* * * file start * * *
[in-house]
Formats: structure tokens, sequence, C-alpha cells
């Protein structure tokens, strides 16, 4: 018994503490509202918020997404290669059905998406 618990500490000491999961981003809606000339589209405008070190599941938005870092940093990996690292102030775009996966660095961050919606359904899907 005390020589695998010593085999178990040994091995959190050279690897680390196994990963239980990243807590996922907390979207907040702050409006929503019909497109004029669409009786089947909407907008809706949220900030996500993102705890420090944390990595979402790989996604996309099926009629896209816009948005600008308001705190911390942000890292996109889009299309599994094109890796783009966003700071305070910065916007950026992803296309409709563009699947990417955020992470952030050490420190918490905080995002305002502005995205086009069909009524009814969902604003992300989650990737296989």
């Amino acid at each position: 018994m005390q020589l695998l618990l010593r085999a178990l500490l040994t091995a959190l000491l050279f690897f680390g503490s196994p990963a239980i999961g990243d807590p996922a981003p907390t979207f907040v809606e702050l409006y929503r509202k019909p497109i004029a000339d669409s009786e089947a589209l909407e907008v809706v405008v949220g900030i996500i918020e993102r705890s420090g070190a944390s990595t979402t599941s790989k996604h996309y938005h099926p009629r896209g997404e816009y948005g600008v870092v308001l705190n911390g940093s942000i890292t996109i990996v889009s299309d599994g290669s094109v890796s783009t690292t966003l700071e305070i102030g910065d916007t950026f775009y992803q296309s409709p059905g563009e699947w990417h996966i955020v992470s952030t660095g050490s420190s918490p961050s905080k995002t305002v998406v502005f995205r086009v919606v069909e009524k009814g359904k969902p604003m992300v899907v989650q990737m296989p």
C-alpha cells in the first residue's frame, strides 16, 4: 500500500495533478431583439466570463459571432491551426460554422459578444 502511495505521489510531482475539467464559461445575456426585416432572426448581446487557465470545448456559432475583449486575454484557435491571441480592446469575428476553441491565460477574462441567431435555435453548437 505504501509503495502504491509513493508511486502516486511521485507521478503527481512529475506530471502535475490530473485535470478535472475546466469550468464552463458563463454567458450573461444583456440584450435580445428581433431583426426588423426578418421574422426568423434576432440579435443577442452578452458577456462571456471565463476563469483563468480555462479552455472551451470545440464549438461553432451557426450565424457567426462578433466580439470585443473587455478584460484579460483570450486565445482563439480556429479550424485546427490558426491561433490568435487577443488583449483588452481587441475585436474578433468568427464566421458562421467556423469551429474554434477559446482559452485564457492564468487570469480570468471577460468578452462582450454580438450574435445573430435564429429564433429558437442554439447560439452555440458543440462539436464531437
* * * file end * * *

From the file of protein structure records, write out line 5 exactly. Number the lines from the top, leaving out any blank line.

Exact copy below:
C-alpha cells in the first residue's frame, strides 16, 4: 500500500495533478431583439466570463459571432491551426460554422459578444 502511495505521489510531482475539467464559461445575456426585416432572426448581446487557465470545448456559432475583449486575454484557435491571441480592446469575428476553441491565460477574462441567431435555435453548437 505504501509503495502504491509513493508511486502516486511521485507521478503527481512529475506530471502535475490530473485535470478535472475546466469550468464552463458563463454567458450573461444583456440584450435580445428581433431583426426588423426578418421574422426568423434576432440579435443577442452578452458577456462571456471565463476563469483563468480555462479552455472551451470545440464549438461553432451557426450565424457567426462578433466580439470585443473587455478584460484579460483570450486565445482563439480556429479550424485546427490558426491561433490568435487577443488583449483588452481587441475585436474578433468568427464566421458562421467556423469551429474554434477559446482559452485564457492564468487570469480570468471577460468578452462582450454580438450574435445573430435564429429564433429558437442554439447560439452555440458543440462539436464531437